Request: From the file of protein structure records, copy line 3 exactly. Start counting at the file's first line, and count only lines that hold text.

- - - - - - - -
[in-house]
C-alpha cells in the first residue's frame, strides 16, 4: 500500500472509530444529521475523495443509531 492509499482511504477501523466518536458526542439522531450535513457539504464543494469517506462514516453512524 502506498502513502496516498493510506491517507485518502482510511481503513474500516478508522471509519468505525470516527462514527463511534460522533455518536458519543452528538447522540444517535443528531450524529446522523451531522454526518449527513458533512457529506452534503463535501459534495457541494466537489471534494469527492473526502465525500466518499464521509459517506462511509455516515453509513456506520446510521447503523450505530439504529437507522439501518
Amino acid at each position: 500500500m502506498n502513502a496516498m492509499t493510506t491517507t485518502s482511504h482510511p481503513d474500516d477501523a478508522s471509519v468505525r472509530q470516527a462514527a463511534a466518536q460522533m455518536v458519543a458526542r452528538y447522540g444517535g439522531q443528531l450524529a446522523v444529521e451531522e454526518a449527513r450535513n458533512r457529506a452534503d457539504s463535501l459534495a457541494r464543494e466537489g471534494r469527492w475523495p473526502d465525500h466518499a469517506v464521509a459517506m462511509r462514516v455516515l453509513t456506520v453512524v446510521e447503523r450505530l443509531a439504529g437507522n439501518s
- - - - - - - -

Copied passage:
Amino acid at each position: 500500500m502506498n502513502a496516498m492509499t493510506t491517507t485518502s482511504h482510511p481503513d474500516d477501523a478508522s471509519v468505525r472509530q470516527a462514527a463511534a466518536q460522533m455518536v458519543a458526542r452528538y447522540g444517535g439522531q443528531l450524529a446522523v444529521e451531522e454526518a449527513r450535513n458533512r457529506a452534503d457539504s463535501l459534495a457541494r464543494e466537489g471534494r469527492w475523495p473526502d465525500h466518499a469517506v464521509a459517506m462511509r462514516v455516515l453509513t456506520v453512524v446510521e447503523r450505530l443509531a439504529g437507522n439501518s